A couple of years ago, a Chicago-based corporate-identity consultant named Chris Herron gave himself the ultimate challenge: rebrand hell. It was half gag, half self-promotion, but Herron took the project seriously, considering what it would take in the travel market for a place like hell to become a premier destination. The client was the Hell Office of Travel and Tourism (HOTT), which supposedly hired Herron in the wake of a steady decline in visitors caused by “a stale and unfocused brand strategy.” After toying with some playfully sinful logos—the kind you might find on skater/goth products— Herron decided that what the locale needed to stay competitive in the afterlife industry was a complete brand overhaul. The new hell would feature no demons or devils, no tridents or lakes of fire. The brand name was rendered in lower-case, bubbly blue font, a wordmark designed to evoke “instant accessibility and comfort.” The slogan—which had evolved from “Abandon Hope All Ye Who Enter Here” (1819) to “When You’ve Been Bad, We’ve Got It Good” (1963) to “Give in to Temptation” (2001)—would be “Simply Heavenly.” The joke was posted as a “case study” on Herron’s personal website and quickly went viral in the marketing blogosphere—a testament to the power of effective branding.
I grew up in an evangelical community that wasn’t versed in these kinds of sales-pitch seductions. My family belonged to a dwindling Baptist congregation in southeast Michigan, where Sunday mornings involved listening to our pastor unabashedly preach something akin to the 1819 version of hell—a real diabolical place where sinners suffered for all eternity. In the late 1980s, when most kids my age were performing interpretive dances to “The Greatest Love of All” and receiving enough gold stars to fill a minor galaxy, my peers and I sat in Sunday school each week, memorizing scripture like 1 Peter 5:8: “Be self-controlled and alert. Your enemy the devil prowls around like a roaring lion looking for someone to devour.”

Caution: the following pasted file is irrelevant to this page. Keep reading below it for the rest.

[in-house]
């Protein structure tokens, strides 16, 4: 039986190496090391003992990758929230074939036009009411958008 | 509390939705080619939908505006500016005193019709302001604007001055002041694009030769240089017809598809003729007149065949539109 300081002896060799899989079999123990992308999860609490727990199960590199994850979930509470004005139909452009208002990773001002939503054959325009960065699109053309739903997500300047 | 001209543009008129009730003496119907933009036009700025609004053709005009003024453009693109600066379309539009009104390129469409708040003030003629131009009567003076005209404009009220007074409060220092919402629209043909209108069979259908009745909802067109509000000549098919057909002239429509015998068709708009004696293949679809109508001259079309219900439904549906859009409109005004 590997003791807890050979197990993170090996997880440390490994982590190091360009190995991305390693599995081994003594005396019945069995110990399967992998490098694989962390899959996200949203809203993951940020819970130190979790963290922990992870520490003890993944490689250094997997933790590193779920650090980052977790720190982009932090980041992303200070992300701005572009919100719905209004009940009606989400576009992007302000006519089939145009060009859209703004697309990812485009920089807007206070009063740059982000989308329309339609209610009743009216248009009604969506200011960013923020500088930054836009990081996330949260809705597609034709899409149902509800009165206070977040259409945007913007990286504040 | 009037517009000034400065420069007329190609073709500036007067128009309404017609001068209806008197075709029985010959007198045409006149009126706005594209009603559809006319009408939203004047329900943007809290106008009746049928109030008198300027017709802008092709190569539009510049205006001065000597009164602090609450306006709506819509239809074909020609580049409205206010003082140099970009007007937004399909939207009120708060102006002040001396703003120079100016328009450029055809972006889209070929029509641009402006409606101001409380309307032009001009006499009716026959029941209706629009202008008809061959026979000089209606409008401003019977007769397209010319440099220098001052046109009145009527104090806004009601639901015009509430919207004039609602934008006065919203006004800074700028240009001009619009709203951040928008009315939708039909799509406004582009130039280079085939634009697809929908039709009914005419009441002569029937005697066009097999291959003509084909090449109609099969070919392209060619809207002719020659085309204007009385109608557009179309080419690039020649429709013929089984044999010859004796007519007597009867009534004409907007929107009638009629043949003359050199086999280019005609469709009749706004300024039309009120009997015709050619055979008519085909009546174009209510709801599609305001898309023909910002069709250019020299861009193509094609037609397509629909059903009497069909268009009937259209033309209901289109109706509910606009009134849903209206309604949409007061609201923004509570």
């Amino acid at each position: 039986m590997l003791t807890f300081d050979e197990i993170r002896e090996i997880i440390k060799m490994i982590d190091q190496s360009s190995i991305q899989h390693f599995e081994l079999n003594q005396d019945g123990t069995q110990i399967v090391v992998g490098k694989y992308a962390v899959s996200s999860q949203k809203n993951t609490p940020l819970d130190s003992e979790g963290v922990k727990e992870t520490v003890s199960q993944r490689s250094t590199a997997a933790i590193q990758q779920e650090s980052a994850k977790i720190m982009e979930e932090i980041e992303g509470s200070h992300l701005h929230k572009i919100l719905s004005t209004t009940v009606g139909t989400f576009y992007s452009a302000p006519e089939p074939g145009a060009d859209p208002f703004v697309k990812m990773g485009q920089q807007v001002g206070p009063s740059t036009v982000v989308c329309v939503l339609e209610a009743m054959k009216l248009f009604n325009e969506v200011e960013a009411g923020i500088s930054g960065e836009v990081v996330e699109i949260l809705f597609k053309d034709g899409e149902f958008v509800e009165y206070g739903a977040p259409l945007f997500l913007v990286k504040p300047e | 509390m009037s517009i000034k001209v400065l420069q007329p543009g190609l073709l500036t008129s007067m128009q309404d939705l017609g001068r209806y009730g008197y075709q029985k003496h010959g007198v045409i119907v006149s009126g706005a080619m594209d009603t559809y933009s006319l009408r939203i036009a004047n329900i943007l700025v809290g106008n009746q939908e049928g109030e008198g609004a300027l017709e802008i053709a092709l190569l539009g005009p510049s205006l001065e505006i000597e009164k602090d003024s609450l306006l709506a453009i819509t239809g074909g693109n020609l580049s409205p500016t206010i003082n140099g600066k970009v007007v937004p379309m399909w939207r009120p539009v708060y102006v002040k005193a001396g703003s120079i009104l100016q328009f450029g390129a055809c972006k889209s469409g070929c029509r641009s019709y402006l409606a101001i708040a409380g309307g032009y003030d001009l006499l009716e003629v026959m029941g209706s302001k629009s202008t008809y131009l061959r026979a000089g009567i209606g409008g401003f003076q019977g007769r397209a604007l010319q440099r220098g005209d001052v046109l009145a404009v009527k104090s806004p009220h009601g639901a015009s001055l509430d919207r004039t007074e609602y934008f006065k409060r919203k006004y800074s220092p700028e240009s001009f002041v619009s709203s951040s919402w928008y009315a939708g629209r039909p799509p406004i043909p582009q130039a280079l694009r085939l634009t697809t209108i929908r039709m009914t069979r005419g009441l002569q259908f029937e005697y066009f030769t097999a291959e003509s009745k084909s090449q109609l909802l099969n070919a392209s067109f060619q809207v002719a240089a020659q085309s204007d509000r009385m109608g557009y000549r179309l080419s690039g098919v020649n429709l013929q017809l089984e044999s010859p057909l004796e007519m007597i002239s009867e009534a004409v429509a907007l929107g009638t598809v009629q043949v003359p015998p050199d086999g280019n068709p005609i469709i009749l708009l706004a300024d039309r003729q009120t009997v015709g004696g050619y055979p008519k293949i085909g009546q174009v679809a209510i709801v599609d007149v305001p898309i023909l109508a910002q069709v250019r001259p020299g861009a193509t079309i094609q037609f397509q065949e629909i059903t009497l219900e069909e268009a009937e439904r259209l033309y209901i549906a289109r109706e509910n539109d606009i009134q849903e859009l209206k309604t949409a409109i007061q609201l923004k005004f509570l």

I was too young and sheltered to recognize this worldview as anachronistic. Even now as an adult, it’s difficult for me to hear biblical scholars like Elaine Pagels refer to Satan as “an antiquarian relic of a superstitious age,” or to come across an aside, in a magazine or newspaper article, that claims the Western world stopped believing in a literal hell during the Enlightenment. My parents often attributed chronic sins like alcoholism or adultery to “spiritual warfare,” (as in, “Let’s remember to pray for Larry, who’s struggling with spiritual warfare”) and taught me and my siblings that evil was a real force that was in all of us. Our dinner conversations sounded like something out of a Hawthorne novel.
According to Christian doctrine, all human beings, believers included, are sinners by nature. This essentially means that no one can get through life without committing at least one moral transgression. In the eleventh century, Saint Anselm of Canterbury defined original sin as “privation of the righteousness that every man ought to possess.” Although the “saved” are forgiven of their sins, they’re never cured. Even Paul the Apostle wrote, “Christ Jesus came into the world to save sinners—of whom I am the worst.” According to this view, hell isn’t so much a penitentiary for degenerates as it is humanity’s default destination. But there’s a way out through accepting Christ’s atonement, which, in the Protestant tradition, involves saying the sinner’s prayer. For contemporary evangelicals, it’s solely this act that separates the sheep from the goats. I’ve heard more than one believer argue that Mother Teresa is in hell for not saying this prayer, while Jeffrey Dahmer, who supposedly accepted Christ weeks before his execution, is in heaven.